In summary, we have found that many patients are undergoing colonoscopic surveillance on the basis of a family history of colorectal cancer. However, less than half our referrals concurred with NHMRC guidelines. Thus, in a time of substantial economic rationalism and accountability, it is imperative to increase our understanding of colorectal screening strategies to enable appropriate resource allocation, and ultimately to reduce the incidence of a potentially preventable disease. The first step in this process should be a national initiative to further educate the medical community.

1: Summary of National Health and Medical Research Council (NHMRC) categories and surveillance recommendations for patients with a family history of colorectal cancer and follow-up recommendations for patients with adenomatous polyps

CATEGORY 1: Average or slightly above average risk (relative risk up to 2-fold)

No family history of colorectal cancer; or one first- or second-degree relative with colorectal cancer at age 55 years or older.

Screening recommendation: Faecal occult blood test (FOBT) annually from age 50. Consider sigmoidoscopy every five years from age 50 years.

CATEGORY 2: Moderately increased risk (relative risk, 3–6-fold)

One first-degree relative with colorectal cancer before age 55 years (without the potentially high-risk features listed below); or two first- or second-degree relatives on the same side of the family with colorectal cancer diagnosed at any age (without potentially high-risk features).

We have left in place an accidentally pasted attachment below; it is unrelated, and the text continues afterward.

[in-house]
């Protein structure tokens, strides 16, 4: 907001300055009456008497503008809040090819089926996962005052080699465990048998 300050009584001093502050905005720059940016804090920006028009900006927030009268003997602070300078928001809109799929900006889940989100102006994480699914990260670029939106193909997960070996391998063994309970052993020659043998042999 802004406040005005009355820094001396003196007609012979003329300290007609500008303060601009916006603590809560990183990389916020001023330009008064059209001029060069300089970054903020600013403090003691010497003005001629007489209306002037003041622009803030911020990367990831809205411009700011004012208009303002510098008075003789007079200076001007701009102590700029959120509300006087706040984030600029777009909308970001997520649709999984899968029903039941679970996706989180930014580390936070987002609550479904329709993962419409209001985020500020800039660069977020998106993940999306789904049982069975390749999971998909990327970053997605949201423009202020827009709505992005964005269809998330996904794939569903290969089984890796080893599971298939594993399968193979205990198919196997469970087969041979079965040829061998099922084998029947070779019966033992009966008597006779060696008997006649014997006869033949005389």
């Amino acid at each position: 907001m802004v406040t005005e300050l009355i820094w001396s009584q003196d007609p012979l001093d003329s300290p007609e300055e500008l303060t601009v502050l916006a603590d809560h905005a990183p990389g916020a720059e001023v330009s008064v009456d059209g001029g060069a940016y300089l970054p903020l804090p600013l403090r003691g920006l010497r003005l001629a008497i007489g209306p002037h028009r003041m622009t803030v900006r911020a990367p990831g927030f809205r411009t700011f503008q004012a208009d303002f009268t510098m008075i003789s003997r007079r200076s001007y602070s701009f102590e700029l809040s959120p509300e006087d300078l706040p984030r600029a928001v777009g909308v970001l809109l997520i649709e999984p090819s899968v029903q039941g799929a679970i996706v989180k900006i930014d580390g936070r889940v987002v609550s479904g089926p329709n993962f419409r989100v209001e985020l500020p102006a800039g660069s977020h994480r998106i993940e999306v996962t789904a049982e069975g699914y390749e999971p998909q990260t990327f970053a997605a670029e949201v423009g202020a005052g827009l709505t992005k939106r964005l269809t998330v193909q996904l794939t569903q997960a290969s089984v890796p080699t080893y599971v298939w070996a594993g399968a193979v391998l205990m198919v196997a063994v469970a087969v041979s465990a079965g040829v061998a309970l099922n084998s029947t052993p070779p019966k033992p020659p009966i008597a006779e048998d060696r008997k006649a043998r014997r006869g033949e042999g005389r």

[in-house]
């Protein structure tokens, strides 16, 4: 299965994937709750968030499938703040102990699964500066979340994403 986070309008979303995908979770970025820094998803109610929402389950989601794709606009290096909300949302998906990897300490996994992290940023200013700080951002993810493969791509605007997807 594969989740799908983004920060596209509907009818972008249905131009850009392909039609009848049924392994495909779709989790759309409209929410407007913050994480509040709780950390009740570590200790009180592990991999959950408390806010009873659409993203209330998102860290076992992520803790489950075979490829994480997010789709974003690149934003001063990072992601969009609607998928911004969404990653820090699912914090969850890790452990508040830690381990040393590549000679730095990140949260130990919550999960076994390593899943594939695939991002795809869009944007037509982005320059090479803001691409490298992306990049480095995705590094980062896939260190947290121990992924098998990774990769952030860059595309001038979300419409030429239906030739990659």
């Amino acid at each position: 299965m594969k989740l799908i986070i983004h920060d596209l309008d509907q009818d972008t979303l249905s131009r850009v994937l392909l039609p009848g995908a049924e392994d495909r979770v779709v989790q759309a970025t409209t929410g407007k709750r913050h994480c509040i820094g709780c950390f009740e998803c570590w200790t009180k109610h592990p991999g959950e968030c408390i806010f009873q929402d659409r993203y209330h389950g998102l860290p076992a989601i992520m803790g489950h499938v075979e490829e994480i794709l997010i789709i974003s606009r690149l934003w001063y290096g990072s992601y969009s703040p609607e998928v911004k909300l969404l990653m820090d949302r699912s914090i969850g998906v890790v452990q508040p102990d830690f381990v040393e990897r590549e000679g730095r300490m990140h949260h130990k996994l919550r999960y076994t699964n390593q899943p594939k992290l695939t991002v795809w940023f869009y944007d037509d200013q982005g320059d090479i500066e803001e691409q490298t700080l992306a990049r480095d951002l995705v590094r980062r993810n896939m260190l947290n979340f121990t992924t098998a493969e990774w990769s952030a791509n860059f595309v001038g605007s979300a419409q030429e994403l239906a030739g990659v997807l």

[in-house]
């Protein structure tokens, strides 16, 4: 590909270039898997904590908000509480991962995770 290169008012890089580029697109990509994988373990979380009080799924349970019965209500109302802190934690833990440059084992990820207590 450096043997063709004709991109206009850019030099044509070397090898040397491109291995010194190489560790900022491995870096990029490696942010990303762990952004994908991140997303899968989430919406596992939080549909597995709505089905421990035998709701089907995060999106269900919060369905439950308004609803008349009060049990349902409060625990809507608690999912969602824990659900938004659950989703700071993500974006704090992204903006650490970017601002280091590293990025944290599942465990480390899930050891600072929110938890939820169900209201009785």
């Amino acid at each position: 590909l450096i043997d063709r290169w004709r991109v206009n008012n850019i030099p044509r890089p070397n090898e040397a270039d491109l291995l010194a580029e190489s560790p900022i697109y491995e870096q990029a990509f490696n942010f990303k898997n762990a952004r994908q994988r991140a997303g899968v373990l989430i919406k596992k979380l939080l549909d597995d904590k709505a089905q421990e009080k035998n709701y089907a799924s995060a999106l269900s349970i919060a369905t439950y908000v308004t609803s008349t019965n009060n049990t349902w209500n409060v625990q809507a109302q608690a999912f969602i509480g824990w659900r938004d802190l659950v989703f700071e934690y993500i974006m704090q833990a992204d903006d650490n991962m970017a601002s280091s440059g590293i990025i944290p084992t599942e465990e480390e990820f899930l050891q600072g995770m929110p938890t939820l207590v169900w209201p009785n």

Surveillance recommendation: Colonoscopy every five years from 50 years, or at 10 years younger than the age of first diagnosis of colorectal cancer in the family, whichever comes first.

CATEGORY 3: High risk

Three or more first-or second-degree relatives on the same side of the family with colorectal cancer (suspected hereditary non-polyposis colorectal cancer [HNPCC]); or suspected familial adenomatous polyposis; or family member with identified high-risk genetic mutation.

Surveillance recommendation for patients without familial adenomatous polyposis: One- to two-yearly colonoscopy commencing around age 25 years for at-risk members of proven HNPCC families. Yearly colonoscopy for individuals carrying a germline mutation.

Follow-up recommendations for patients with adenomatous polyps

Recommended interval to repeat colonoscopy:

Received 6 August 2001, accepted 26 November 2001

  • Ian F Yusoff1
  • Neville E Hoffman2
  • Hooi C Ee3

  • Department of Gastroenterology, Sir Charles Gairdner Hospital, Nedlands, WA.